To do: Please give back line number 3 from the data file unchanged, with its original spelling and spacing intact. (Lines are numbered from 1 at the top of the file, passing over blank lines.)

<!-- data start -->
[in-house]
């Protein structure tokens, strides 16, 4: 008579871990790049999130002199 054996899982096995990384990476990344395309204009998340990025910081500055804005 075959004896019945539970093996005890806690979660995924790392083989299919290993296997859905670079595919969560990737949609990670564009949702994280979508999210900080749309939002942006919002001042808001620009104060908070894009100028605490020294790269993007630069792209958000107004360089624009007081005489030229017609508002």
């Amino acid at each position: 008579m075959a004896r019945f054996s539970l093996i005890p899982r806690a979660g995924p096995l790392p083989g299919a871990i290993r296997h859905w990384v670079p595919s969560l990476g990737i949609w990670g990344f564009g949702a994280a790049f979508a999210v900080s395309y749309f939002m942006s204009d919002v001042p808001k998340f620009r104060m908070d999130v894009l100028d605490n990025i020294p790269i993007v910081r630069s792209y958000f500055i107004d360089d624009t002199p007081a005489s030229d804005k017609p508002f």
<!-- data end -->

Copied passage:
């Amino acid at each position: 008579m075959a004896r019945f054996s539970l093996i005890p899982r806690a979660g995924p096995l790392p083989g299919a871990i290993r296997h859905w990384v670079p595919s969560l990476g990737i949609w990670g990344f564009g949702a994280a790049f979508a999210v900080s395309y749309f939002m942006s204009d919002v001042p808001k998340f620009r104060m908070d999130v894009l100028d605490n990025i020294p790269i993007v910081r630069s792209y958000f500055i107004d360089d624009t002199p007081a005489s030229d804005k017609p508002f």